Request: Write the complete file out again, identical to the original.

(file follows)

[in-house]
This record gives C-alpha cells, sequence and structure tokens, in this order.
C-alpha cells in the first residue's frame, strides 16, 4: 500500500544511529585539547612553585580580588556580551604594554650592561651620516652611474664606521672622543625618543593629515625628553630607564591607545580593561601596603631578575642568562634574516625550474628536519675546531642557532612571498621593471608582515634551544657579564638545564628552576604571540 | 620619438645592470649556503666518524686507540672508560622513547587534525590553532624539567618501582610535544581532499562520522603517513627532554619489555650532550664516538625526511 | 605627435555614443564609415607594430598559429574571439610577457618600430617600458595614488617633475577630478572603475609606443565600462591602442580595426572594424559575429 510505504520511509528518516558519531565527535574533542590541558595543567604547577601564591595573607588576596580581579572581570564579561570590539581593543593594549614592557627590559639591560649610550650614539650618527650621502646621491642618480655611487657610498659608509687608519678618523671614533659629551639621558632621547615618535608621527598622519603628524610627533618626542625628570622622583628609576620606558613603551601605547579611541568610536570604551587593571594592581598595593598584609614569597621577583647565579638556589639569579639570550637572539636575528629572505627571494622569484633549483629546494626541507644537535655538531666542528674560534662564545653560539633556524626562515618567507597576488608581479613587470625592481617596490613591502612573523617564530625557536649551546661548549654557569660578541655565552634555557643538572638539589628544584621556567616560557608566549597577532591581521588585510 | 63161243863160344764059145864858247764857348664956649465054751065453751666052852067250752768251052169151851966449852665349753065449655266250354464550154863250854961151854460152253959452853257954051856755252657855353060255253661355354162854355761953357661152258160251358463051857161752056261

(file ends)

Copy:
[in-house]
This record gives C-alpha cells, sequence and structure tokens, in this order.
C-alpha cells in the first residue's frame, strides 16, 4: 500500500544511529585539547612553585580580588556580551604594554650592561651620516652611474664606521672622543625618543593629515625628553630607564591607545580593561601596603631578575642568562634574516625550474628536519675546531642557532612571498621593471608582515634551544657579564638545564628552576604571540 | 620619438645592470649556503666518524686507540672508560622513547587534525590553532624539567618501582610535544581532499562520522603517513627532554619489555650532550664516538625526511 | 605627435555614443564609415607594430598559429574571439610577457618600430617600458595614488617633475577630478572603475609606443565600462591602442580595426572594424559575429 510505504520511509528518516558519531565527535574533542590541558595543567604547577601564591595573607588576596580581579572581570564579561570590539581593543593594549614592557627590559639591560649610550650614539650618527650621502646621491642618480655611487657610498659608509687608519678618523671614533659629551639621558632621547615618535608621527598622519603628524610627533618626542625628570622622583628609576620606558613603551601605547579611541568610536570604551587593571594592581598595593598584609614569597621577583647565579638556589639569579639570550637572539636575528629572505627571494622569484633549483629546494626541507644537535655538531666542528674560534662564545653560539633556524626562515618567507597576488608581479613587470625592481617596490613591502612573523617564530625557536649551546661548549654557569660578541655565552634555557643538572638539589628544584621556567616560557608566549597577532591581521588585510 | 63161243863160344764059145864858247764857348664956649465054751065453751666052852067250752768251052169151851966449852665349753065449655266250354464550154863250854961151854460152253959452853257954051856755252657855353060255253661355354162854355761953357661152258160251358463051857161752056261